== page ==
Cyprus could bail out charter airline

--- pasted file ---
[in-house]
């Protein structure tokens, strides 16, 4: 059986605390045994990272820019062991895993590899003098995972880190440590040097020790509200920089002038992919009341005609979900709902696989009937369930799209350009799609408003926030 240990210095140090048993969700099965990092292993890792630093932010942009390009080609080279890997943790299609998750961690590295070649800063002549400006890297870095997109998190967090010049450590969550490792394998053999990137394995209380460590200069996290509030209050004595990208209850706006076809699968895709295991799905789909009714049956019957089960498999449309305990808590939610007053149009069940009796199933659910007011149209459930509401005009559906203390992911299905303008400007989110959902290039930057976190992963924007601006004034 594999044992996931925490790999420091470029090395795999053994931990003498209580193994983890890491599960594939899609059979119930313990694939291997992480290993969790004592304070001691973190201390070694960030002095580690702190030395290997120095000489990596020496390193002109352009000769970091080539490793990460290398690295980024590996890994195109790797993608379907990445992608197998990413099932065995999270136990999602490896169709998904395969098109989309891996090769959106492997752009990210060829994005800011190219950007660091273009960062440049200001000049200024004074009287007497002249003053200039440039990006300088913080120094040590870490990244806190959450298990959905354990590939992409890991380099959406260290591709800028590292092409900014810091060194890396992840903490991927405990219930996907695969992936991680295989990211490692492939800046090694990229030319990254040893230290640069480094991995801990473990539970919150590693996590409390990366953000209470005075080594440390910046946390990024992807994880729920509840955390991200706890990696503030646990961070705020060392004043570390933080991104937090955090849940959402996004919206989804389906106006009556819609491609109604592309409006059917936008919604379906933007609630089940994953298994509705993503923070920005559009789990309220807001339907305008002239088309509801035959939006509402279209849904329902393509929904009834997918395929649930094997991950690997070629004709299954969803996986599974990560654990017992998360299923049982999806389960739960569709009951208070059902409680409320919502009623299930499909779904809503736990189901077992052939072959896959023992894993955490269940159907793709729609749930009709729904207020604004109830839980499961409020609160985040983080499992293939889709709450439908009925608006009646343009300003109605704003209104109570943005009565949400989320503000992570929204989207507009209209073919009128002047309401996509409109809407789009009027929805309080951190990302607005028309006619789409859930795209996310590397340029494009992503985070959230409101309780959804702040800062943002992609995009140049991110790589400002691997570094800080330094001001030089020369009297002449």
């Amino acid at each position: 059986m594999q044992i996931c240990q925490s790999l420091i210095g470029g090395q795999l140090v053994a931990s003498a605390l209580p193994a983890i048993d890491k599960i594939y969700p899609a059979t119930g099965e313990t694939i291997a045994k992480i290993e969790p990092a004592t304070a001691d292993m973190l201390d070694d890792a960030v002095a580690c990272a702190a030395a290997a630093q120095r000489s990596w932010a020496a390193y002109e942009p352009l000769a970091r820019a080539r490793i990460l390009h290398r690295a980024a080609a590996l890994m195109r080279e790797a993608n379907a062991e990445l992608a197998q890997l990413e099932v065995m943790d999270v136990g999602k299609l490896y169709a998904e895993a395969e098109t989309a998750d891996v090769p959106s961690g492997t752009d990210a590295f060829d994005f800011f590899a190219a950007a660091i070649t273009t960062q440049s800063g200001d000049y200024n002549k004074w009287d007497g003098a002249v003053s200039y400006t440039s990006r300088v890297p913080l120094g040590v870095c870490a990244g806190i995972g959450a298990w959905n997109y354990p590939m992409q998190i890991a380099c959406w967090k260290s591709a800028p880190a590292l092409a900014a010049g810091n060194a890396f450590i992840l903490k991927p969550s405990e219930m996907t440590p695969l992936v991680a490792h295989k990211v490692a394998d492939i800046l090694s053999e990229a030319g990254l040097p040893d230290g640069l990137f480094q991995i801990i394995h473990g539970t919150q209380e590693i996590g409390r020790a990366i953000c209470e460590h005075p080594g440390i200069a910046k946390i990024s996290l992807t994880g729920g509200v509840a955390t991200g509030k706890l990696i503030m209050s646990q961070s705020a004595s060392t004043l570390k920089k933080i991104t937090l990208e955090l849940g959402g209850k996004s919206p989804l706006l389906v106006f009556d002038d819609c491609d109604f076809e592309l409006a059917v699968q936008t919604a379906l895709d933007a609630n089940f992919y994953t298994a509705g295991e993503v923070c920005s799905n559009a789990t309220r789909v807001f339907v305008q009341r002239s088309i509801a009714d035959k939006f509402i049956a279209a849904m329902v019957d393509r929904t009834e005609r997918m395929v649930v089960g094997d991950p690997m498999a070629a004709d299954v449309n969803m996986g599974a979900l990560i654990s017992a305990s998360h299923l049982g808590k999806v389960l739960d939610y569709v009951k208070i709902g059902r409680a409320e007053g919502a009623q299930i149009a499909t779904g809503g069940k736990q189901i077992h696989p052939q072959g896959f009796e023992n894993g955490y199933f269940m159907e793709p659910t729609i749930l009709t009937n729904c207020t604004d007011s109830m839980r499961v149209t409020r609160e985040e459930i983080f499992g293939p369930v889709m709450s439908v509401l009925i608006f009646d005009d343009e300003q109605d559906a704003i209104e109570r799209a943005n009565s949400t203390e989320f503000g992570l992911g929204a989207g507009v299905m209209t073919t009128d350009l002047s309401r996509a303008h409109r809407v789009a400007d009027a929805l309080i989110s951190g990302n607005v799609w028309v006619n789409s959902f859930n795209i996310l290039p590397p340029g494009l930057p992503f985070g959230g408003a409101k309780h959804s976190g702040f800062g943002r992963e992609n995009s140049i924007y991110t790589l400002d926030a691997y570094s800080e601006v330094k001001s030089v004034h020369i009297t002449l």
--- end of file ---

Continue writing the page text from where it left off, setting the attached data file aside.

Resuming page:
NICOSIA (AFP) – Cyprus will buy out Cyprus Airways’ charter subsidiary Eurocypria as a last resort if it fails to push through a tough restructuring plan to save the state-owned carrier from closure, the government said on Saturday. The decision was reached following an extraordinary Cabinet meeting where a ministerial committee was set up to negotiate with Cyprus Airways the sale «under the best possible financial terms.» If Cyprus Airways is forced to shut down, Eurocypria could operate as an independent airline that would keep open the flag-carrier’s slots at major airports and keep tourists coming to Cyprus. «The Council of Ministers confirmed its decision that the restructuring plan for Cyprus Airways is final and cannot be changed one iota,» said Communications Minister Haris Thrassou after the meeting. Only two of the airline’s five major unions have formally accepted the restructuring plan, while pilots, cabin crew and other staff have yet to give a response after a series of missed deadlines. According to Cyprus Airways sources, the three larger unions are expected to «grudgingly» give their approval within the coming days. «We believe by next week the bigger unions will come around,» an airline source told AFP. The government – which owns 70 percent of Cyprus Airways – said that unions had until 6 p.m. on January 5 to accept the mass redundancy package. But the government is taking no chances and needs a fallback option to stem the company’s cash drain – an estimated 2 million Cyprus pounds a month (3.5 million euros). «No decision has been taken to close Cyprus Airways but that depends on further developments,» said Thrassou. It appears the government will press ahead with the Eurocypria buyout if the work force rejects the mass redundancy offer. Analysts have said Eurocypria could be worth 20 million Cyprus pounds (35 million euros), a figure that would cover Cyprus Airways’ debts if it closed. The airline is currently losing an estimated 25 million Cyprus pounds a year and estimates its cash flow will dry up by the end of the week. Saving the national carrier is seen as crucial to the island’s tourism industry, which is a key contributor to the economy.

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